First Look: Specialized Stumpjumper and Rhyme FSR 6Fattie

Stumpjumper and Rhyme FSR gain a version with 3.0 wide tires

27.5 All Mountain Trail Plus
Specialized FSR 6Fattie maximizes control.

Specialized FSR 6Fattie Rhyme maximizes control (click to enlarge).

What is it?

The FSR 6Fattie is a version of the Specialized Stumpjumper and Rhyme full suspension bikes that features 27.5+ tires sized at 3.0 inches. This gives the tires an outer diameter that is very close to the 29er at only a few millimeters smaller. To fit these in, the rear axle used is the Boost 148mm and the front is 110mm.

But why?

The customer will either exclaim ‘Hallelujah’ or ‘Why?’ The reason for all this commotion is traction, comfort and control. These attributes are critical to a mountain biker’s enjoyment of the sport. It’s safer too. And when all these elements conspire together, the rider usually has more fun.

Some riders caught a glimpse of these attributes with fat bikes. Riders were able to have fun and go on many mountain adventures in all sorts of terrain and weather conditions. But when the weather was not particularly harsh, 4.5 inch tires were sometimes overkill and carried the burden of slower speeds and less agility.

But 3.0 tires with wide rims seem to achieve a happy medium of flotation, traction and fun.

Specialized FSR 6Fattie  features no seatstay bridge to maximize tire clearance and minimize chainstay length

Specialized FSR 6Fattie features no seatstay bridge to maximize tire clearance and minimize chainstay length (click to enlarge).

Test ride

We got to ride some Stumpjumper 6Fattie prototypes and we even got to do back to back loops with a 29er spec’d with identical components.

The first impression is uphill speed is about the same. It’s really hardly noticeable as lab measurements at peak climbing power (250-300 watts) identify the power loss with the big tires to about 7 watts. Climbing very smooth terrain, the power loss might be more significant. But when climbing very rocky/rooty terrain, the 6Fattie will climb more efficiently since it will have more traction and bump absorbing characteristics.

Descending, there is more traction. Even with these puny knobbed Ground Control tires, traction was available in spades and it was hard to explore the limits and break the tires free. The dilemma here is it is more difficult to receive feedback from this tire with vibrations muted by low tire pressures. So the rider has to retrain and relearn a bit to actually find the limits of these 3.0 tires. But the upside seems much higher and better downhill speeds can be achieved by these setups.

Our other observation riding these bikes is there is much less vibration and chatter on the hands and arms. There is much less hand fatigue and arm pump. On longer descents like the Downieville Shuttle Run or the Top of The World Trail in Whistler, BC, this can be a distinct advantage.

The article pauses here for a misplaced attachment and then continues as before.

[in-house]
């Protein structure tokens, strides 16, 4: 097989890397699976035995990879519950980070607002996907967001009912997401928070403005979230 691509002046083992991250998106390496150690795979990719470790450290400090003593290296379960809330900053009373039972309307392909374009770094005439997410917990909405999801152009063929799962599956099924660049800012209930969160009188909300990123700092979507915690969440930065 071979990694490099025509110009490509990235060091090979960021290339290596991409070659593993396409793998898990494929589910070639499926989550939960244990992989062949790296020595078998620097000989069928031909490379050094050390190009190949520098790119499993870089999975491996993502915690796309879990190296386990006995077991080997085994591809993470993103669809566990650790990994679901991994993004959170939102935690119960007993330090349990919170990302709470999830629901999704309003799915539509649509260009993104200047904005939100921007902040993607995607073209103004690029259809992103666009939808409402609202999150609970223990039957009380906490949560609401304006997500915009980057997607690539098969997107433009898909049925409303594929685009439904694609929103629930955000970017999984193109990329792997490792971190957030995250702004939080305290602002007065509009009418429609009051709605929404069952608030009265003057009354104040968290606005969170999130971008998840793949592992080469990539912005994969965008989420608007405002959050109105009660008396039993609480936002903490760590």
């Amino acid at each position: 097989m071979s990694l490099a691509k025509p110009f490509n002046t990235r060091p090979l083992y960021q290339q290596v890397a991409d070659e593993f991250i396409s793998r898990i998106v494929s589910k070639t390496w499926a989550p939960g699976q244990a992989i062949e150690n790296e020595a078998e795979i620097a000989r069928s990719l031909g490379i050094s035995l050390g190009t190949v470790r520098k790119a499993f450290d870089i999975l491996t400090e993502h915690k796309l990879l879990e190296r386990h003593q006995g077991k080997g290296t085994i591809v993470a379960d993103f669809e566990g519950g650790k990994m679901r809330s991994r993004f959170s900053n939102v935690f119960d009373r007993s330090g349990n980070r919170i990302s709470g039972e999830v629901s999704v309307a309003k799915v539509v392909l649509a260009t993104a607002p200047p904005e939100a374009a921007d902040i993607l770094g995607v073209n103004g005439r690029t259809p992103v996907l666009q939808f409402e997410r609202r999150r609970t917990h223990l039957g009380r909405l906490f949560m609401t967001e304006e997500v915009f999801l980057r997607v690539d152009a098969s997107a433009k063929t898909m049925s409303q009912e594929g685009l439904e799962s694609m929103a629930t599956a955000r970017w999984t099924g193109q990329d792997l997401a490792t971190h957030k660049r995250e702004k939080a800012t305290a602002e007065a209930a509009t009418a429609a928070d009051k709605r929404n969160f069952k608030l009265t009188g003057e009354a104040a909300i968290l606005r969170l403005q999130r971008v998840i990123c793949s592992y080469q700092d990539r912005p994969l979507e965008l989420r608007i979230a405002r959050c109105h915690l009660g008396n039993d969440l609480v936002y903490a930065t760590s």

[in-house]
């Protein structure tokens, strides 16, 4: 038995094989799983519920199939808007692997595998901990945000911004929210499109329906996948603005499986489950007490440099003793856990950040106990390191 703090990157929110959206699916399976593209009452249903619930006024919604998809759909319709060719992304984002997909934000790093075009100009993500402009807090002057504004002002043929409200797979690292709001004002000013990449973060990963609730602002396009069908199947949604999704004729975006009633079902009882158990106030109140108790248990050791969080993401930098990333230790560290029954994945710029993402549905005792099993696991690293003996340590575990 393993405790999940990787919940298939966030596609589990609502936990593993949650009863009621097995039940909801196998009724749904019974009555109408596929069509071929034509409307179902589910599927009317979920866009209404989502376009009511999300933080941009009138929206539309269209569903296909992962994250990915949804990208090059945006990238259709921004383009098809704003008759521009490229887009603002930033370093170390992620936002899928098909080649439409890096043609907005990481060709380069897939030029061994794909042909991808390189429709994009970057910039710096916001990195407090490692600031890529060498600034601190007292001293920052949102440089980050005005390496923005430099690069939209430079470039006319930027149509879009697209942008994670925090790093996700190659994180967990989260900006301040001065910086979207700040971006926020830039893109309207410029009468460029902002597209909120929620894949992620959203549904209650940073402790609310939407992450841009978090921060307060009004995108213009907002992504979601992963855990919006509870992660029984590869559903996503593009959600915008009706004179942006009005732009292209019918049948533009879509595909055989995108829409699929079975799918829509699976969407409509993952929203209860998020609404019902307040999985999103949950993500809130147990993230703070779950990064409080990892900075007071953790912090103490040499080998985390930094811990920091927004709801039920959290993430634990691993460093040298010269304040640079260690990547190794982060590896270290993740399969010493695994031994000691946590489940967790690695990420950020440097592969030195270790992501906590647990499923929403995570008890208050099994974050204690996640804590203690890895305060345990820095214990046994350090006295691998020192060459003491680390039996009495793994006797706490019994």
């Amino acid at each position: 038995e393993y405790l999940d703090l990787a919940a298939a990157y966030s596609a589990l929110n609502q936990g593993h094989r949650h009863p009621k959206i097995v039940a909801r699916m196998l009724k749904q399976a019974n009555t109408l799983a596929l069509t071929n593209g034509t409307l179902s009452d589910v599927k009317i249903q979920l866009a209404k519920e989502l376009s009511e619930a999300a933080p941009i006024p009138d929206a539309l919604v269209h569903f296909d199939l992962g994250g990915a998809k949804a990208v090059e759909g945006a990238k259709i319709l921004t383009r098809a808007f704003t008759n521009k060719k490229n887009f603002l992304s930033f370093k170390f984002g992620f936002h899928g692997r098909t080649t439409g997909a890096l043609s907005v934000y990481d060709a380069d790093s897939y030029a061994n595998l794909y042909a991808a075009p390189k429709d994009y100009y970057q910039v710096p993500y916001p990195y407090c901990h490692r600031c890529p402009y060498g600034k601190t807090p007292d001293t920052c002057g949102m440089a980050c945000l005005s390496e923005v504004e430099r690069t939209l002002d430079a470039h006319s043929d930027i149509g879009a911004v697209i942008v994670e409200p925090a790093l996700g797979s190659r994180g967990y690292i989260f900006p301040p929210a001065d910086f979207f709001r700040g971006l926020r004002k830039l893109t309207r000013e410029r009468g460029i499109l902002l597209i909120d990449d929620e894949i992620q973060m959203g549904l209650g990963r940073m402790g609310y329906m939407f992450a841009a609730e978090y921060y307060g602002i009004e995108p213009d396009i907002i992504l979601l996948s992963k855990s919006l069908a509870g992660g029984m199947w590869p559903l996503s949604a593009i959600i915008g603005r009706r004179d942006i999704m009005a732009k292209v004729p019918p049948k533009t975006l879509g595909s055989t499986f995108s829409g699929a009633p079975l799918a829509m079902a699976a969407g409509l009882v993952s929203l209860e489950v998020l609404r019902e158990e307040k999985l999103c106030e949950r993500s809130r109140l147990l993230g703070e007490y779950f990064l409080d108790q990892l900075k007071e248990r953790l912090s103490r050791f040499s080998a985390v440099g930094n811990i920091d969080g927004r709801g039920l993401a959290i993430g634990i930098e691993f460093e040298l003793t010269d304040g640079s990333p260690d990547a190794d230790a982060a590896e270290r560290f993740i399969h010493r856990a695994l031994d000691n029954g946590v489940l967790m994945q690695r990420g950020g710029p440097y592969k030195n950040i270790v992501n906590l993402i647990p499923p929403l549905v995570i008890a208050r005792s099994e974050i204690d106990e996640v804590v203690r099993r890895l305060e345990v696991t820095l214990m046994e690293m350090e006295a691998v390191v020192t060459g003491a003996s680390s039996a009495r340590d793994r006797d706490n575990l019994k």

Specialized FSR 6Fattie tire is 3.0 in size and is typically run at 14 psi.

Specialized FSR 6Fattie tire is 3.0 in size and is typically run at 14 psi (click to enlarge).

Price (Model – MSRP)

The FSR 6Fattie efforts are legitimate. Specialized is going ‘all in’ on this wheelsize and is coming in hot with two models and seven distinct specs.

SJ FSR SW 6Fattie – $8,600
SJ FSR Expert 6Fattie – $6,300
SJ FSR Comp Carbon 6Fattie – $4,300
SJ FSR Comp 6Fattie – $3,400

Rhyme Expert 6Fattie – $6,300
Rhyme Comp Carbon 6Fattie – $4,300
Rhyme Comp 6Fattie – $3,400

Continue to page 2 for more on the 6Fattie FSR and a full photo gallery ยป

About the author: Francis Cebedo

The founder of mtbr and roadbikereview, Francis Cebedo believes that every cyclist has a lot to teach and a lot to learn. "Our websites are communal hubs for sharing cycling experiences, trading adventure stories, and passing along product information and opinions." Francis' favorite bike is the last bike he rode, whether it's a dirt jumper, singlespeed, trail bike, lugged commuter or ultralight carbon road steed. Indeed, Francis loves cycling in all its forms and is happiest when infecting others with that same passion. Francis also believes that IPA will save America.

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  • Peper says:

    I’m another rider wondering why we aren’t seeing 2.6, 2.7 or 2.8 tires on regular rims in regular forks and drop outs.

  • Pete Schwind says:

    I ordered my Trek Stache 7 last week. And for a guy like me who buys a new bike every 8 years or so, I could care less that some are pissed about new standards like the hub sizing. Good job Specialized, I welcome evolution.

  • Gambit21 says:

    Brian Woodward
    “I’m sure they grip, but they won’t rail turns”


    • Ian says:

      I can verify. I own a carbon Salsa Beargrease, and that thing handles loose turns better than any other bike I’ve owned.

  • Sun says:

    On the rocky slippery constantly shifting AM terrain that I ride on, I feel this 27+ size could be a real advantage and result in a faster more compliant ride.

    In the meantime I have a lot of money in my current bike and I’d like to see some 2.4-2.75 options to go on my current frame.

  • Izzy says:

    So, 29er sub-frame up front with a dedicated 27.5+ rear sub-frame?

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